Then took the other, as just as fair, 
and having perhaps the better claim,
because it was grassy and wanted wear;
though as for that the passing there 
had worn them both about the same,

And both that morning equally lay
in leaves no steps had trodden black.
Oh, I kept the first for another day!
Yet knowing how way leads on to way,
I doubted if I should ever come back.

I shall be telling this with a sigh
somewhere ages and ages hence:
two roads diverged in a wood, and I -
I took the one less traveled by,
and that has made all the difference.

Sunday, October 9, 2016

Saving The Monarch

I planted milkweed this spring for the Monarch butterflies, to see if it would work as fuel for their long flight to the mountains in Mexico. Sure enough, they've been lined up this week, waiting their turn to get whatever it is they get from the plant.

I have seen them flying south before a cold front at the farm.  Legions of Monarchs from high specks in the sky to ground level.  It was beautiful.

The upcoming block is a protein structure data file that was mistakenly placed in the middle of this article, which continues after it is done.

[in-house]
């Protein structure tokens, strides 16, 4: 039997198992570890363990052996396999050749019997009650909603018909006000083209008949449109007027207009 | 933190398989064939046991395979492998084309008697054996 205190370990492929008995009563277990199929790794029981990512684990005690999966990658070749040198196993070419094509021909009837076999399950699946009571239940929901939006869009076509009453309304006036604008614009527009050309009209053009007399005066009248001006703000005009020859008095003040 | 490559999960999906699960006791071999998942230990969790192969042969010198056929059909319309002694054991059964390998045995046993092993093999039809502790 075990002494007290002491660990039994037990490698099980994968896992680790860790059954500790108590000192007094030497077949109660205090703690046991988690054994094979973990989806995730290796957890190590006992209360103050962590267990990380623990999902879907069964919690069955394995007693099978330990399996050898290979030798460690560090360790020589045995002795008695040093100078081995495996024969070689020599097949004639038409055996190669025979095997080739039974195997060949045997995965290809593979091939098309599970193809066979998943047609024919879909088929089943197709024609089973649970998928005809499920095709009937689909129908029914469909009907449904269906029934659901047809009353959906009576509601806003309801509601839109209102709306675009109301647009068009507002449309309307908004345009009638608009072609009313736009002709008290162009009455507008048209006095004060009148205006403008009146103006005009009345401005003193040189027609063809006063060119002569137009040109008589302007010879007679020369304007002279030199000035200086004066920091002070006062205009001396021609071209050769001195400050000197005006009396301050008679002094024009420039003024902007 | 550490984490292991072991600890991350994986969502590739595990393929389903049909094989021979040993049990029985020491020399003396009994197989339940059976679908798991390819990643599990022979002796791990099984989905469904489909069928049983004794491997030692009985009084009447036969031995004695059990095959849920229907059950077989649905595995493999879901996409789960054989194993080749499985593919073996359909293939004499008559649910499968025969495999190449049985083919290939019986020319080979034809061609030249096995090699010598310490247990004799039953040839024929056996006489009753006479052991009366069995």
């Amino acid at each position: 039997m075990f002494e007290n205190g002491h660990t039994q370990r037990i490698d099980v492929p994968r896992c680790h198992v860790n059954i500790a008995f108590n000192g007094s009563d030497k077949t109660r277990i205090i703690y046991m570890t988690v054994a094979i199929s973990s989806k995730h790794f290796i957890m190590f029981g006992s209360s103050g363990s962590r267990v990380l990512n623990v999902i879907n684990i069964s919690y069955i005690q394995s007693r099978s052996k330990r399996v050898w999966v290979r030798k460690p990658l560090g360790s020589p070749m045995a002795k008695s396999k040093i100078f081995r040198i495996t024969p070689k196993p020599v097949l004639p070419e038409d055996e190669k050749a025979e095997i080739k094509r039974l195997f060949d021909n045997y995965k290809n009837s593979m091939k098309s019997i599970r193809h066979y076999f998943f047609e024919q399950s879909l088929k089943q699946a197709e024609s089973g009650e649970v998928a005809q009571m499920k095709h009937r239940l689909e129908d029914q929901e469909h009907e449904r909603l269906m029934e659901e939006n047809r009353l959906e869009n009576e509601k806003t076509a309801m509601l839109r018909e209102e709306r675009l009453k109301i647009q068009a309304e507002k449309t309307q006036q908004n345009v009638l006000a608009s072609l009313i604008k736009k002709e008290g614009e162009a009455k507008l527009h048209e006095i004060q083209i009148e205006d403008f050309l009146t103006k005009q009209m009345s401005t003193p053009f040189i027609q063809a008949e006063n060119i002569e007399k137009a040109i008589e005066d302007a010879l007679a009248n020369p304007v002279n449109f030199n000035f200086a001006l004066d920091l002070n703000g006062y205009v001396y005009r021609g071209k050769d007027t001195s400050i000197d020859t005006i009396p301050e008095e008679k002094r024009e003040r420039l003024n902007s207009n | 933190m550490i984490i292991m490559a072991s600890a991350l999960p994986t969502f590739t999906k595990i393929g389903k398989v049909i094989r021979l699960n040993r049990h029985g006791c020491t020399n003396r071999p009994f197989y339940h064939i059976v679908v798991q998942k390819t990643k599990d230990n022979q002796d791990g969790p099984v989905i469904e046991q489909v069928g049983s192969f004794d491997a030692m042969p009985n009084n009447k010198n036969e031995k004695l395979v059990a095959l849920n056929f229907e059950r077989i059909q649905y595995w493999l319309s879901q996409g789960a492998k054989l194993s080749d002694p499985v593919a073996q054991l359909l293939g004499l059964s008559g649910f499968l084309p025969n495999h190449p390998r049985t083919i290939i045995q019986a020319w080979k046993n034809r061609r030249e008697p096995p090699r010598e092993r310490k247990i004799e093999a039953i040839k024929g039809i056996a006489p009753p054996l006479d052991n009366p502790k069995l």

It is hard to fathom how they know where to go, especially since they weren't born in Mexico, have no weathermen to warn of an impending cold front and their return is tenuous at best as they end up on many windshields, etc.  

The winds were fierce this week and with those thin wings acting as sails, they often had to fly past the milkweed and come back to them with the wind at their backs.  I don't know how they battled those winds.

Tulsa just recently built butterfly way stations on an piece of land.  Patches of wildflowers and milkweed to rest and feast upon before their long flight home. Deforestation and environmental practices have depleted their numbers.  I'm going to plant more milkweed next year.  

Saturday, October 8, 2016

Beyond Low


I try to steer clear of politics and religion.  This person has all of the character traits that I abhor in a human being.

Please, use your own blog to defend this man if you must.  I don't want to know who supports him.

PS ~ last night my grandkids spent the night with me.  Bella, 9 years old, told me that Trump said to grab girls by the vagina.  How low can it go?  Not much lower.

Thursday, October 6, 2016

Look Away